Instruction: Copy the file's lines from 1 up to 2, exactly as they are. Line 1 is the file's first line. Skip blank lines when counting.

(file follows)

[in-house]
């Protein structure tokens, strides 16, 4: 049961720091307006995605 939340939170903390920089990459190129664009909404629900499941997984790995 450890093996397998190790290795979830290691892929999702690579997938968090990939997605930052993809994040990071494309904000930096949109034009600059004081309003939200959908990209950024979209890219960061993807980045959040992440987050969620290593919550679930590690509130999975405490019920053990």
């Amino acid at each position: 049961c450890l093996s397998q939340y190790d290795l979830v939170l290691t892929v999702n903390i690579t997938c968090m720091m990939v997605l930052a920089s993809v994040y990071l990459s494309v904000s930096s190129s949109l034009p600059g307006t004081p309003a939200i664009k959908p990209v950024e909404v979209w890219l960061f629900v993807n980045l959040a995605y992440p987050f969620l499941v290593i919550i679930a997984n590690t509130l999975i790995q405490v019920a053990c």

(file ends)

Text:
[in-house]
């Protein structure tokens, strides 16, 4: 049961720091307006995605 939340939170903390920089990459190129664009909404629900499941997984790995 450890093996397998190790290795979830290691892929999702690579997938968090990939997605930052993809994040990071494309904000930096949109034009600059004081309003939200959908990209950024979209890219960061993807980045959040992440987050969620290593919550679930590690509130999975405490019920053990």